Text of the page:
Sentence comprehension in autism: thinking in pictures with decreased functional connectivity.

Center for Cognitive Brain Imaging, Department of Psychology, Carnegie Mellon University, Pittsburgh, PA 15213, USA.
Brain (Impact Factor: 10.23). 10/2006; 129(Pt 9):2484-93. DOI: 10.1093/brain/awl164
Source: PubMed

ABSTRACT Comprehending high-imagery sentences like The number eight when rotated 90 degrees looks like a pair of eyeglasses involves the participation and integration of several cortical regions. The linguistic content must be processed to determine what is to be mentally imaged, and then the mental image must be evaluated and related to the sentence. A theory of cortical underconnectivity in autism predicts that the interregional collaboration required between linguistic and imaginal processing in this task would be underserved in autism. This functional MRI study examined brain activation in 12 participants with autism and 13 age- and IQ-matched control participants while they processed sentences with either high- or low-imagery content. The analysis of functional connectivity among cortical regions showed that the language and spatial centres in the participants with autism were not as well synchronized as in controls. In addition to the functional connectivity differences, there was also a group difference in activation. In the processing of low-imagery sentences (e.g. Addition, subtraction and multiplication are all math skills), the use of imagery is not essential to comprehension. Nevertheless, the autism group activated parietal and occipital brain regions associated with imagery for comprehending both the low and high-imagery sentences, suggesting that they were using mental imagery in both conditions. In contrast, the control group showed imagery-related activation primarily in the high-imagery condition. The findings provide further evidence of underintegration of language and imagery in autism (and hence expand the understanding of underconnectivity) but also show that people with autism are more reliant on visualization to support language comprehension.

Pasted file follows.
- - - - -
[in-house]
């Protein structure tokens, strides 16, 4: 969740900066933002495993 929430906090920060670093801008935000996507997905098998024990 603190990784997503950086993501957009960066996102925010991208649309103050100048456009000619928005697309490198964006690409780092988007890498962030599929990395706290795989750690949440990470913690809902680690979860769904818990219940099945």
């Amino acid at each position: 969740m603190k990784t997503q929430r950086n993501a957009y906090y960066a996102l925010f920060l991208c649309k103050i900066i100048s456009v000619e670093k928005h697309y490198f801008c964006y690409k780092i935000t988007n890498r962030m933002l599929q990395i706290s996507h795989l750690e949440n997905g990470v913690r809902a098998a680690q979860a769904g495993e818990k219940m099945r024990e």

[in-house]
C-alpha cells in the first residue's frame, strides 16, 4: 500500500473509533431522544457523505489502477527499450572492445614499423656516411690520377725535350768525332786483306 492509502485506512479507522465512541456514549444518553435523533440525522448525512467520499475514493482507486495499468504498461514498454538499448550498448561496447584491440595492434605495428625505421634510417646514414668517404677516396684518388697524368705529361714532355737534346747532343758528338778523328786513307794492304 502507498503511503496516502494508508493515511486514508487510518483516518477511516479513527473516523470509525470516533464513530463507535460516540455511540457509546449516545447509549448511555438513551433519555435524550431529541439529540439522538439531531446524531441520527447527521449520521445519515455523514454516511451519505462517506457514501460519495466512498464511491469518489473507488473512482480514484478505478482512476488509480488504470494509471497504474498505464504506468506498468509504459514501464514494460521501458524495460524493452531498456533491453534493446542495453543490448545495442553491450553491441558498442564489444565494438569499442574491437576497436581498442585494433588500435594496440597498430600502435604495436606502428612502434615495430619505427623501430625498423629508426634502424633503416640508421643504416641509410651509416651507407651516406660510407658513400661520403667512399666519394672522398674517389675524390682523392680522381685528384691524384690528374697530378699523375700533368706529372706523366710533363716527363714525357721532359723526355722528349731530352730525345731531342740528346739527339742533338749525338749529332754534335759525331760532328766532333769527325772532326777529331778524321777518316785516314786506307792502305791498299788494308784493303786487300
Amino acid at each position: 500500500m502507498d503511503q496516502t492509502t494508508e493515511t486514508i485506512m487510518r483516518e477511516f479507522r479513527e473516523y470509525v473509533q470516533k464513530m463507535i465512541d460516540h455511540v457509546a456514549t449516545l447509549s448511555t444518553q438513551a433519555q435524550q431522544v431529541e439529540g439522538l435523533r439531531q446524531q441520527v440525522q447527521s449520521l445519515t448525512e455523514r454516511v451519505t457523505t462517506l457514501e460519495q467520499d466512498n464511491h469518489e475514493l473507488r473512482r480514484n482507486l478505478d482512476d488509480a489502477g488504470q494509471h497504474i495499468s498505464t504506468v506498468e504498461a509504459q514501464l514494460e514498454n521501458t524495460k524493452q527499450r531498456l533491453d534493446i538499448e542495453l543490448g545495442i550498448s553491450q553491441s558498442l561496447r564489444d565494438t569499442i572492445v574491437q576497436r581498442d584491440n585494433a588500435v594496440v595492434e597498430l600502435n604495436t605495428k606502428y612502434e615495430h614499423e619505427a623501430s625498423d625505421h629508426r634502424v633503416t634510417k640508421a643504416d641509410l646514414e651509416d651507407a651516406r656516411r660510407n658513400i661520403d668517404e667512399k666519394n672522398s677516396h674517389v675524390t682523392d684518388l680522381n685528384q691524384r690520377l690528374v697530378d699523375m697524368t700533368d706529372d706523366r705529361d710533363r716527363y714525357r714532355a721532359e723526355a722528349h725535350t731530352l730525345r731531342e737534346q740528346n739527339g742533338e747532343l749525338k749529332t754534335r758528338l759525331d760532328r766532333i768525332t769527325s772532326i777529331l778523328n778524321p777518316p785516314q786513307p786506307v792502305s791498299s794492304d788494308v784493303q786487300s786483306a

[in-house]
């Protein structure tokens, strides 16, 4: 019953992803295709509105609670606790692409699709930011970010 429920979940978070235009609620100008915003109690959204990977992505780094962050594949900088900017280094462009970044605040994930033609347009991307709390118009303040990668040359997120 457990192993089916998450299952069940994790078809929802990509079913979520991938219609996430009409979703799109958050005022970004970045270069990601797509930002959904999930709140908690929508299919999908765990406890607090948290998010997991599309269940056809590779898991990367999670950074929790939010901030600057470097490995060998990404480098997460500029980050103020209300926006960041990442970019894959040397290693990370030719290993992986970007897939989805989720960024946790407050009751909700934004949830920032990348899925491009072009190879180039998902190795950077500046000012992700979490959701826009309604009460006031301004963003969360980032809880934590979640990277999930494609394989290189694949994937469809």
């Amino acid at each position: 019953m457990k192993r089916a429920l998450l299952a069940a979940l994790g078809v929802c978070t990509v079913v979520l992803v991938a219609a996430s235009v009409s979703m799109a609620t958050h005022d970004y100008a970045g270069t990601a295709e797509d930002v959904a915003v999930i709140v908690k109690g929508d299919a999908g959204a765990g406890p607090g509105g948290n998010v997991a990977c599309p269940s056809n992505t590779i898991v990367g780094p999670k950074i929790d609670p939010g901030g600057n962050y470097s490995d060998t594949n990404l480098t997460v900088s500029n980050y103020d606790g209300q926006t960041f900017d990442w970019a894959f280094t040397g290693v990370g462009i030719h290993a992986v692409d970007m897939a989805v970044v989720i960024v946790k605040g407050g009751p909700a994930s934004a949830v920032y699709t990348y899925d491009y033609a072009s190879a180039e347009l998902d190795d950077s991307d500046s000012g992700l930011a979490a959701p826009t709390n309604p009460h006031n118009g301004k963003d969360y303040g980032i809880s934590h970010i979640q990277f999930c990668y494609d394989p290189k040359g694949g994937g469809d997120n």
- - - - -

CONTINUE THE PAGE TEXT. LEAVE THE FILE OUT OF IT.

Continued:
Available from: Nancy Minshew, Dec 12, 2013
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